Article| Volume 46, ISSUE 3, P588-596, March 2023

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Pregnancy outcomes in women with anorexia nervosa: a population-based study and analysis of a matched cohort

Published:December 10, 2022DOI:


      Research question

      What implications does anorexia nervosa have on pregnancy outcomes in a US population?


      A retrospective, population-based study using data from the Healthcare Cost and Utilization Project—Nationwide Inpatient Sample. A dataset of all deliveries between 2004 and 2014 inclusively was created. The population was divided into women with anorexia nervosa (n = 214) and women without anorexia nervosa (n = 9,096,574), and a cohort matched 1:4 with anorexia nervosa for age, race, medical insurance type and income quartile. Delivery and neonatal outcomes were compared between the two matched groups and with the control group of deliveries. A multivariable logistic regression analysis, controlling for statistically significant baseline characteristics, explored associations between anorexia nervosa and delivery, and neonatal outcomes.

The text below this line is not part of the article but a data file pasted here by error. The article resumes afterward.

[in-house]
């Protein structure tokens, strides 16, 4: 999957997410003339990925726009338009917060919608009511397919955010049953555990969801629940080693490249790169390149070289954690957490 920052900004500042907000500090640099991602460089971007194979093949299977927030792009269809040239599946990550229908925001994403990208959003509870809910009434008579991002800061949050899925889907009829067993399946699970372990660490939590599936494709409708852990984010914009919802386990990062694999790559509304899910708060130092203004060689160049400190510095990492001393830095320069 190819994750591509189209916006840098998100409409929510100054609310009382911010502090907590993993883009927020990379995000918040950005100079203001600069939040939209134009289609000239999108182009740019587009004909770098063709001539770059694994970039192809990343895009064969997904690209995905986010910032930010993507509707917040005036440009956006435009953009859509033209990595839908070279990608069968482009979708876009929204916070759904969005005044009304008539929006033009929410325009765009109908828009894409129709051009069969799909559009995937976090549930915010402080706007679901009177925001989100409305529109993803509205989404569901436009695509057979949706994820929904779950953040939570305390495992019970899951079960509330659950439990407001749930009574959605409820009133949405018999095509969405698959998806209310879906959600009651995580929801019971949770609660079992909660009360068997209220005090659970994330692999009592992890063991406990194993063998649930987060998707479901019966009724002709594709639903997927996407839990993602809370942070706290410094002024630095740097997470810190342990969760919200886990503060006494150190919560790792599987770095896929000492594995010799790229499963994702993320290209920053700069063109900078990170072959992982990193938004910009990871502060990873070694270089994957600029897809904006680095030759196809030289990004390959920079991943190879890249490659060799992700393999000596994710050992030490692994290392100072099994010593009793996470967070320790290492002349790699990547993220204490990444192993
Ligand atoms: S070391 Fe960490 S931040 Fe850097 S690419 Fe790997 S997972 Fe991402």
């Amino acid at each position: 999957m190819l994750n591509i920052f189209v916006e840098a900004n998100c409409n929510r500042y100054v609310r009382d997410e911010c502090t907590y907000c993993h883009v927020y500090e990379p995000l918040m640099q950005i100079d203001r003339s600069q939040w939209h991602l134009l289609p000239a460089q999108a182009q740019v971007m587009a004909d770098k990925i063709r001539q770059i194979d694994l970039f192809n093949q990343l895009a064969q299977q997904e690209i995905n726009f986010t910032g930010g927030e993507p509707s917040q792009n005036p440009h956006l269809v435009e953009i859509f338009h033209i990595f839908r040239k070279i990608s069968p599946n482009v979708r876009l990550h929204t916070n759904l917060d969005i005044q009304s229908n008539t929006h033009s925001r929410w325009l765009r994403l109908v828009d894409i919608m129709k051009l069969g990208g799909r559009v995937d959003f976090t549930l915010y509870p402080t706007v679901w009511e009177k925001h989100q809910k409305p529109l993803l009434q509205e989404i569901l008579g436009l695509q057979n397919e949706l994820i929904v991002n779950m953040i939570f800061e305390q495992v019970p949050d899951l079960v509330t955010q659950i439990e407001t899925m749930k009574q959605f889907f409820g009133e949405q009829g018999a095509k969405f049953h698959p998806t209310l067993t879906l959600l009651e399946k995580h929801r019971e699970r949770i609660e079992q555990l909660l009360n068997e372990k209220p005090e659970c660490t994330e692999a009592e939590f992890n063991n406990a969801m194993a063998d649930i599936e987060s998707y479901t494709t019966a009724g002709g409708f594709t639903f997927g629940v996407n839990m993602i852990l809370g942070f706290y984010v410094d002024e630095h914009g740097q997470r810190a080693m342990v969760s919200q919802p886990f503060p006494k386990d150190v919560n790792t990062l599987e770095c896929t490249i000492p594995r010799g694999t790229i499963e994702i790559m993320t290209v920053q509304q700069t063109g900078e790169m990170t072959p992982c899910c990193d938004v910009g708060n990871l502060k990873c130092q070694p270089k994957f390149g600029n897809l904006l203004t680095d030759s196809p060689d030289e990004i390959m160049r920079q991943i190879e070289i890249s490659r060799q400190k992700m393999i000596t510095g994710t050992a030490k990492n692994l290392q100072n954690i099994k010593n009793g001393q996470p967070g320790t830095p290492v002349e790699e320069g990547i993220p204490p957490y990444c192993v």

Compared with the entire group, women diagnosed with anorexia nervosa were more likely to be white, smokers, of higher income or diagnosed with another psychiatric disorder. In the unmatched comparison, women with anorexia nervosa had a higher frequency of preterm delivery (adjusted odds ratio [aOR] 2.98 CI 1.86 to 4.76, P < 0.001), placental abruption (aOR 3.41 CI 1.38 to 8.40, P = 0.008) and small for gestational age (SGA) neonates (aOR 5.32 CI 3.12 to 9.09, P < 0.001). In the matched comparison, preterm delivery (aOR 5.31, CI 3.02 to 9.32, P < 0.001) and SGA neonates were significantly higher in the anorexia nervosa group (aOR 4.69 CI 2.6 to 8.41, P < 0.001), providing results similar to the unmatched comparison.


      Healthcare providers, specifically fertility specialists, should be aware of the magnitude of adverse outcomes related to pregnancy in women with anorexia nervosa.


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      Dr Ido Feferkorn is a graduate of the Ruth and Bruce Rappaport Faculty of Medicine, Technion, Haifa Israel. He completed his residency at Carmel Medical Center in Haifa and a fellowship in reproductive endocrinology and infertility at McGill University Health Center. He currently works at Tel-Aviv Medical Center.
      Key message
      Fertility specialists should be aware of the increased risk of small for gestational age neonates, preterm delivery and placental abruption in pregnant women with anorexia nervosa.